Poulenc’s Violin Sonata is a rarity on concert programmes, but its inclusion on this one was clearly warranted. Widmann’s focussed tone gives direction and purpose to Poulenc’s occasionally wayward melodic lines, while Lonquich’s boisterous accompaniments fully realise the music’s playful side. Widmann occasionally struggles to produce the quantity of tone that the composer expects, which can strain the longer climaxes, but she compensates with the energy she puts into the scurrying details elsewhere. The finale is classic Poulenc, with surprises and changes of direction at every turn. Widmann and Lonquich manage to keep the suspense up right to the end, with every new idea sounding fresh and original.
Ives’ Fourth Violin Sonata is even more of a rarity, and perhaps justifiably so. But, like the Poulenc, it is a work that makes the most of these players’ ability to give focus and purpose to otherwise only tenuously connected musical ideas. Ives structures his sonata around a fairly involved narrative, which fills a whole column of the programme. From a musical perspective, the unifying ideas are hymn tunes, which are repeatedly abused in a variety of ways. Widmann’s brusque tone at louder dynamics seems appropriate in this music, and sits well with the composer’s distanced approach to his material. And again, the broad and sometimes frenetic playing of Lonquich gives weight to the proceedings, ensuring the music never sounds trivial.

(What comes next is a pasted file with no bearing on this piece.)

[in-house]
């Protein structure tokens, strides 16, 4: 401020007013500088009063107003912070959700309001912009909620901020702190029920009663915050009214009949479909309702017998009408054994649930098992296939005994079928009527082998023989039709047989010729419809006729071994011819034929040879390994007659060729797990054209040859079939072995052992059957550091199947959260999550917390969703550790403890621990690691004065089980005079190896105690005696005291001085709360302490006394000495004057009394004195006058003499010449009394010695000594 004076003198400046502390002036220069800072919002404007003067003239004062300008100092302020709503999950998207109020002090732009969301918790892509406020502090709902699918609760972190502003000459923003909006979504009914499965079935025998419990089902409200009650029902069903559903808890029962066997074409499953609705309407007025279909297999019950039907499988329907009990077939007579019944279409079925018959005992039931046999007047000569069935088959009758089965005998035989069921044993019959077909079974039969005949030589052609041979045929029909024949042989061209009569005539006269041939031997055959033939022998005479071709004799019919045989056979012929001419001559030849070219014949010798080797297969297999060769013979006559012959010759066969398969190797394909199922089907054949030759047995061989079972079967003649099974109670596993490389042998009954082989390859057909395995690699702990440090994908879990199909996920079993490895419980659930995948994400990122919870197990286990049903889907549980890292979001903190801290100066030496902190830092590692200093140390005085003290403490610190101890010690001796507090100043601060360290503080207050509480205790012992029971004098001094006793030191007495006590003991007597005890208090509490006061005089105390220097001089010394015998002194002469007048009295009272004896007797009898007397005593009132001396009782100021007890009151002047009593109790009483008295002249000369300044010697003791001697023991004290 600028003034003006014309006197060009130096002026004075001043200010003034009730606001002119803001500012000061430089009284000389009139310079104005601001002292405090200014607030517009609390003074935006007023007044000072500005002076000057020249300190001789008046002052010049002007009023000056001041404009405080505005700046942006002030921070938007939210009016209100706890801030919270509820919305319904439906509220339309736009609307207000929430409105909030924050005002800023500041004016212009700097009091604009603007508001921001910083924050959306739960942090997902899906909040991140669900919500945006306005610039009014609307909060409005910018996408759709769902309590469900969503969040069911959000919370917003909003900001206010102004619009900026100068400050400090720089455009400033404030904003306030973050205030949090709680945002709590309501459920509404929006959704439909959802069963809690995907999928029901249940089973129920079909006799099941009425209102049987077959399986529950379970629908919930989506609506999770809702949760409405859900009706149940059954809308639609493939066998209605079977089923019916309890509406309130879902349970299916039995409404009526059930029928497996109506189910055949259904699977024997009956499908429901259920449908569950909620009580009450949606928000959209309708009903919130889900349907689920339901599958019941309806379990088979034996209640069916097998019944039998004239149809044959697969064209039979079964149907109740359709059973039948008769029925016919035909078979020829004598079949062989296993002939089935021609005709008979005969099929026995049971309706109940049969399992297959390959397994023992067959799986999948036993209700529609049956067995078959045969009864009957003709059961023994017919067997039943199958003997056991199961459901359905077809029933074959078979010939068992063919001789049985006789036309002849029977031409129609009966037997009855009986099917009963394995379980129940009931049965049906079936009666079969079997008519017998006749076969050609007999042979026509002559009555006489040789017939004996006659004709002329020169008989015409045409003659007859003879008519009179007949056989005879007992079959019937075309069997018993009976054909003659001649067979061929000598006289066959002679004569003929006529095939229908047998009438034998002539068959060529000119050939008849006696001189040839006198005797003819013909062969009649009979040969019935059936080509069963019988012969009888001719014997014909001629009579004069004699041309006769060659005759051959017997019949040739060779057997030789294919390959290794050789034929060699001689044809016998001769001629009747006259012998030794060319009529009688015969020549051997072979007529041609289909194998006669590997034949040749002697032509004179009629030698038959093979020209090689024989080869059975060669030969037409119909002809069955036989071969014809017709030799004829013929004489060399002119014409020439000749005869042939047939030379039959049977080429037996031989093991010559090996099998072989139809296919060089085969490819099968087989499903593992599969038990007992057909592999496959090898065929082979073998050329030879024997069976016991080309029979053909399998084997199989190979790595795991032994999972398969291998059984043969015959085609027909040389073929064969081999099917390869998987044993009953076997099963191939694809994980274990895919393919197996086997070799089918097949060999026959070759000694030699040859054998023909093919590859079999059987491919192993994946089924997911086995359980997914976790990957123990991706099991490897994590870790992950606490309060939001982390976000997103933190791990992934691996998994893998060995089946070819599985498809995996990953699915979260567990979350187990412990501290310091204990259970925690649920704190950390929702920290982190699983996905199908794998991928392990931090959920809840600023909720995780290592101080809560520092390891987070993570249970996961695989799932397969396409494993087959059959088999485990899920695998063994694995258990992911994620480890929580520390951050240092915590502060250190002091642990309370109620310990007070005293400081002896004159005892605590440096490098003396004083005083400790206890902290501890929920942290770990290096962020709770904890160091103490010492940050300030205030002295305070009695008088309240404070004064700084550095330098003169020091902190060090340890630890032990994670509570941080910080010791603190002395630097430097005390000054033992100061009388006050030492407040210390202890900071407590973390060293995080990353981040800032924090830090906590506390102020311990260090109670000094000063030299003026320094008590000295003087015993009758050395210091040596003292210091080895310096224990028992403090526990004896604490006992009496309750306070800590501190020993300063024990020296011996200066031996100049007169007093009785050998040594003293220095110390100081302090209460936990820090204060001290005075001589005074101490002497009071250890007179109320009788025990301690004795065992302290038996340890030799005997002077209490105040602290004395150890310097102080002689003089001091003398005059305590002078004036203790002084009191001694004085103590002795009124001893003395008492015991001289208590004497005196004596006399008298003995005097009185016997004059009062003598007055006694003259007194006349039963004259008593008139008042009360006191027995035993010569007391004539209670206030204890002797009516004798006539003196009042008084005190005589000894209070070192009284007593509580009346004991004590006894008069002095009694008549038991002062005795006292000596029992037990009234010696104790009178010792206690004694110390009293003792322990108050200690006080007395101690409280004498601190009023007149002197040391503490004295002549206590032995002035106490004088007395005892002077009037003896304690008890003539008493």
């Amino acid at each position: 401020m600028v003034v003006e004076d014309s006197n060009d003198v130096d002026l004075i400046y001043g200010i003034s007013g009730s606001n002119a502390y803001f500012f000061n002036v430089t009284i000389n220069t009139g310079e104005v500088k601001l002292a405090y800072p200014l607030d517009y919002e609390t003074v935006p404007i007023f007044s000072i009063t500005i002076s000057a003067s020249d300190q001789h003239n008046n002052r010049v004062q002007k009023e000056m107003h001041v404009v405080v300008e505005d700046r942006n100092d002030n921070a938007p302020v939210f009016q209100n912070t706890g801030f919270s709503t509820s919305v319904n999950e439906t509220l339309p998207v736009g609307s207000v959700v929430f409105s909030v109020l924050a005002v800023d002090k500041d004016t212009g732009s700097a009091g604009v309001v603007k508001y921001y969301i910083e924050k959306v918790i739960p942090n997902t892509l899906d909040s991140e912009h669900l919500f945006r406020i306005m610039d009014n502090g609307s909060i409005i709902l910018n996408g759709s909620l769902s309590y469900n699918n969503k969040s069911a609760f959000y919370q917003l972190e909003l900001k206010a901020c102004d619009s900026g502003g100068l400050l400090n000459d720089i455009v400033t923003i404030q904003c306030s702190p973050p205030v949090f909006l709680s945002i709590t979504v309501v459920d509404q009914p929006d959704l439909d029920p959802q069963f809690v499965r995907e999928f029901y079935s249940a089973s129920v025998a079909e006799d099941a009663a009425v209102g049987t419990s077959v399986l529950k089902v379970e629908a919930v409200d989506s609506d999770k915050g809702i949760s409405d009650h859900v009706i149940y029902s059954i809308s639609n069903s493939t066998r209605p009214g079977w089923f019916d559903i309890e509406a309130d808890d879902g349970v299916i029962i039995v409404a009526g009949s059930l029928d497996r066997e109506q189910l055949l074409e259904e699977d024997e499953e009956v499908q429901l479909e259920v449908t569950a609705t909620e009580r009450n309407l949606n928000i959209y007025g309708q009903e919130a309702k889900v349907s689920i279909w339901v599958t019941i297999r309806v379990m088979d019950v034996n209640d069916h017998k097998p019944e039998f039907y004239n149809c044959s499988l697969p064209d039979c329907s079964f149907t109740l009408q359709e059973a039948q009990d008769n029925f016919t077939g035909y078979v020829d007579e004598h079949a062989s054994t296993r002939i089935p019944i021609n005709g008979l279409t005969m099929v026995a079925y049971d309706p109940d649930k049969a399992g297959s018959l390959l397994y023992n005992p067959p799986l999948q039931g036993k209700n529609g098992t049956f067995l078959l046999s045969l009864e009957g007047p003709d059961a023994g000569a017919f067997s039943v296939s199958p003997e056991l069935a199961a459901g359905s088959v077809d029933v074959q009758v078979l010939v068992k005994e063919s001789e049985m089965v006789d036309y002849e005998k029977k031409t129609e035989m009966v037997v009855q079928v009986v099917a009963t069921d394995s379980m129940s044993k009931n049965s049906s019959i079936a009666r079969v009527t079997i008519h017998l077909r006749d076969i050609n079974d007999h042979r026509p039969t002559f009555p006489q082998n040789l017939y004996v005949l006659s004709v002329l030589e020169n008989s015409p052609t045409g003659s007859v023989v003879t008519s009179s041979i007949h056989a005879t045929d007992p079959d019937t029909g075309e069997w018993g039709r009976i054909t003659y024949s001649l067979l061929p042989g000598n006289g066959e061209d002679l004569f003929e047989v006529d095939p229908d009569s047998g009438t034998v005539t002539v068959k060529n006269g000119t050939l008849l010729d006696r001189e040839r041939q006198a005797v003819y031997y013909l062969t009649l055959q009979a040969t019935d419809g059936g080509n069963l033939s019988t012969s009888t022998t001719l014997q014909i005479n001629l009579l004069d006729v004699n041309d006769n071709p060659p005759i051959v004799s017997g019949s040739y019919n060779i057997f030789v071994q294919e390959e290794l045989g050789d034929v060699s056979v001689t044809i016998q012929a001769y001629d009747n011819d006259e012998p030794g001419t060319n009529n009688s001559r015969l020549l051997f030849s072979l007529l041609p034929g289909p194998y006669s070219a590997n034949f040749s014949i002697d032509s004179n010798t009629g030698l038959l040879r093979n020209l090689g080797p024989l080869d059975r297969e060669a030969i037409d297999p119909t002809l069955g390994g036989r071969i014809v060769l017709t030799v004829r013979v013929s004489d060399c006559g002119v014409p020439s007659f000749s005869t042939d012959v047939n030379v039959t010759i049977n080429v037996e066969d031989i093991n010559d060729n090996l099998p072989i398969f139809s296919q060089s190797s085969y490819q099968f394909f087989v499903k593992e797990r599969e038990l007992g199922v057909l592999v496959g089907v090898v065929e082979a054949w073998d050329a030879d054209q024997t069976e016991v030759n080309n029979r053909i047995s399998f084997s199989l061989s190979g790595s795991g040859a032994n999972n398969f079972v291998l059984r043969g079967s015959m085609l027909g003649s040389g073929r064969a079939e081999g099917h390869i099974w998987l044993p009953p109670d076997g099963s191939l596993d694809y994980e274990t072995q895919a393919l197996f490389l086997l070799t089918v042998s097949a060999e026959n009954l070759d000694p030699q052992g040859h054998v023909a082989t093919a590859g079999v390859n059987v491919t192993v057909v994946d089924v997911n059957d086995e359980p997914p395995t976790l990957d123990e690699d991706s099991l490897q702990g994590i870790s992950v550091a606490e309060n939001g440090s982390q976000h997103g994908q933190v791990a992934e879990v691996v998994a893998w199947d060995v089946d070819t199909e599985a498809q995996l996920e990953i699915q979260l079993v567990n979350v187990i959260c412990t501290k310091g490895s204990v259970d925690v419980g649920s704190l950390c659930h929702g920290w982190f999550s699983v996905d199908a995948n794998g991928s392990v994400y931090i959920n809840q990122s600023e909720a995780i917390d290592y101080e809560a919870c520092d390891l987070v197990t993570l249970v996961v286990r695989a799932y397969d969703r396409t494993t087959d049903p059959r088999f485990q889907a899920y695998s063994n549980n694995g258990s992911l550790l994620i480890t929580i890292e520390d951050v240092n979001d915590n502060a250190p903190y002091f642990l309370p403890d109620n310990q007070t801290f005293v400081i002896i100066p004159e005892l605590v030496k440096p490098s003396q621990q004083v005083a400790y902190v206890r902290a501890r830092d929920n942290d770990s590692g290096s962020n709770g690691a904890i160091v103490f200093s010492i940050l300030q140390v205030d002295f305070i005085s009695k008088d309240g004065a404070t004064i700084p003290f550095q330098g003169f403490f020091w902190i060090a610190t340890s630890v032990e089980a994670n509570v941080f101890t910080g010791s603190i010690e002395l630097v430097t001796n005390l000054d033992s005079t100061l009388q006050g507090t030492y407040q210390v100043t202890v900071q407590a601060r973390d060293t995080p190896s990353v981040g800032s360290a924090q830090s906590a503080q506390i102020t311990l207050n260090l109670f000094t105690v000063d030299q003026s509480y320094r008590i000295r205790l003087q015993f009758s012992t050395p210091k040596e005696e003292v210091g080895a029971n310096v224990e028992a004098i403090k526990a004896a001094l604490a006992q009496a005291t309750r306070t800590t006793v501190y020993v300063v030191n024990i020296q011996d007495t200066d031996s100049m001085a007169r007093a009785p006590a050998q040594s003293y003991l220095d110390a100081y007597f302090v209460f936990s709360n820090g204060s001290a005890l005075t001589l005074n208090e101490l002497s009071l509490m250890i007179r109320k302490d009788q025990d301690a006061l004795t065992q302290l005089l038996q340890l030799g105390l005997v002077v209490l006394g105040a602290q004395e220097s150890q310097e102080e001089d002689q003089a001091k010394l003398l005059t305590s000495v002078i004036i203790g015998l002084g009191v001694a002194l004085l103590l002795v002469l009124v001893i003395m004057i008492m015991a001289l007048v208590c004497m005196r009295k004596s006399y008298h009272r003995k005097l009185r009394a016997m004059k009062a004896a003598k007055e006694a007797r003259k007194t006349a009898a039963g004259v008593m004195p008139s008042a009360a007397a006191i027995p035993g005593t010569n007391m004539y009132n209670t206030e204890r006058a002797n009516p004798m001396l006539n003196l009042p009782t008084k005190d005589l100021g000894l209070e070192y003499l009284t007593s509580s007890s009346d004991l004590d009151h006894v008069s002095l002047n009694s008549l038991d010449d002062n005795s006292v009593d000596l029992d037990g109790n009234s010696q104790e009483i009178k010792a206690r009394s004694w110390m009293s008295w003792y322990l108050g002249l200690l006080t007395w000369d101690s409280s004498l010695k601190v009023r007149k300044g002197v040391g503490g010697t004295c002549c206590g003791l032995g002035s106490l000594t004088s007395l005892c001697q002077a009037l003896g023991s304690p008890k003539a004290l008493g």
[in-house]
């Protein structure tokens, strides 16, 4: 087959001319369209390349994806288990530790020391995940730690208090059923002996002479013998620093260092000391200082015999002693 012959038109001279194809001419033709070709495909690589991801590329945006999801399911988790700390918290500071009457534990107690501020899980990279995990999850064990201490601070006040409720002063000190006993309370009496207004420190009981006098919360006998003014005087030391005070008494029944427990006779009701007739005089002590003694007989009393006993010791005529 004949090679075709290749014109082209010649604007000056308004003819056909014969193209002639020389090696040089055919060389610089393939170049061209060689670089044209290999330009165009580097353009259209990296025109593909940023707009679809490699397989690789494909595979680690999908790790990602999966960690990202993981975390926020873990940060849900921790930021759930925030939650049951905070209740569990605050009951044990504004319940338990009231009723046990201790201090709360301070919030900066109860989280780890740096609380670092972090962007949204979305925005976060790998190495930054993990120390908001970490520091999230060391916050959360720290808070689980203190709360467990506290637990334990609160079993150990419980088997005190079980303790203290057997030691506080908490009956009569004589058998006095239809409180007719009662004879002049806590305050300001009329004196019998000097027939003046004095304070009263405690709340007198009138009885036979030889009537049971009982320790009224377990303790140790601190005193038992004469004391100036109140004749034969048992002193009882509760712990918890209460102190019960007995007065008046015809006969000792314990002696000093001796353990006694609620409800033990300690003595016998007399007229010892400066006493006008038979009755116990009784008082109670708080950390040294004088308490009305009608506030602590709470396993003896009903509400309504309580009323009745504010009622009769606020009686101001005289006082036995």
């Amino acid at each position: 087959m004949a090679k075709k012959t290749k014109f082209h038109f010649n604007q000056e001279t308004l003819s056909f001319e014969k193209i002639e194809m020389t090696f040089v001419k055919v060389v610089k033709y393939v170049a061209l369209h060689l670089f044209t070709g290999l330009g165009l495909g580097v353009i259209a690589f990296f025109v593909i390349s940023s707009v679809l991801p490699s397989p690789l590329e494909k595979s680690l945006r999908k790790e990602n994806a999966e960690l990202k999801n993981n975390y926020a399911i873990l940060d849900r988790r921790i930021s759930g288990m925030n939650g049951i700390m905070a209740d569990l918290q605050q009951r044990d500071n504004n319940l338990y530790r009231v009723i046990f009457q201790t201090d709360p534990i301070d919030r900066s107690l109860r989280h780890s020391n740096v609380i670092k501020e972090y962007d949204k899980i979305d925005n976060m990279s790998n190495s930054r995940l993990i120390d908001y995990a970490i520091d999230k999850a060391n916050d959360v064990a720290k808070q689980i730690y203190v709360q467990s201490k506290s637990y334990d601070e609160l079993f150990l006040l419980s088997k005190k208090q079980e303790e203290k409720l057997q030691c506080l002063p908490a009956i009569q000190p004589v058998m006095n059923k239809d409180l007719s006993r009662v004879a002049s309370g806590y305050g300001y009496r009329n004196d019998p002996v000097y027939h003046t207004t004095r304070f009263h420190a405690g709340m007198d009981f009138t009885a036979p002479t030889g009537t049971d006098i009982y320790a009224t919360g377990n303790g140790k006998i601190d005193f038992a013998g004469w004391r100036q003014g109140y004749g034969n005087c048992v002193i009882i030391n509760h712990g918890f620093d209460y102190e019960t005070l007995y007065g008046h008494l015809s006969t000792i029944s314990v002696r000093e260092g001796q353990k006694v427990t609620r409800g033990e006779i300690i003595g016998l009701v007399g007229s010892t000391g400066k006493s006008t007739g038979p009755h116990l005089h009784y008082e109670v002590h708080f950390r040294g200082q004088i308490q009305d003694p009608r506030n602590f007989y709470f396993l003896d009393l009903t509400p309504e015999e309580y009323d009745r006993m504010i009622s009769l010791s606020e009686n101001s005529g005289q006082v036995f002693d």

The highlight of the concert was the last work, the Schubert Fantasy in C D934. Like the earlier sonata, the Fantasy opens in a nebulous atmosphere, with tremolo chords in the piano introducing a plaintive melody on the violin. This time Widmann was the music’s wavelength from the very start, and the whole performance was excellent from beginning to end. There is a lot of passion and intensity in this music, but it all falls under a carefully controlled emotional contour. After the impassioned opening statement of the themes, the intensity drops, as a series of variations begins, in quieter dynamics and over lighter textures. But as the variations continue, the intensity gradually rises again, slowly and evenly over the course of the second half of the work, and the controlled but emotive performance here was ideal, leading to a truly spectacular coda.
For an encore, Widmann and Lonquich played the third movement of Schumann’s Second Violin Sonata, another excellent choice. The movement is slow and dreamy, but with occasional melodic outbursts that, in this performance, seemed to come out of nowhere. As with everything that had gone before, and especially the Schubert Fantasy, the Schumann was poignant, focussed, intense in so many subtle ways, and, above all, filled with an exquisite beauty from beginning to end.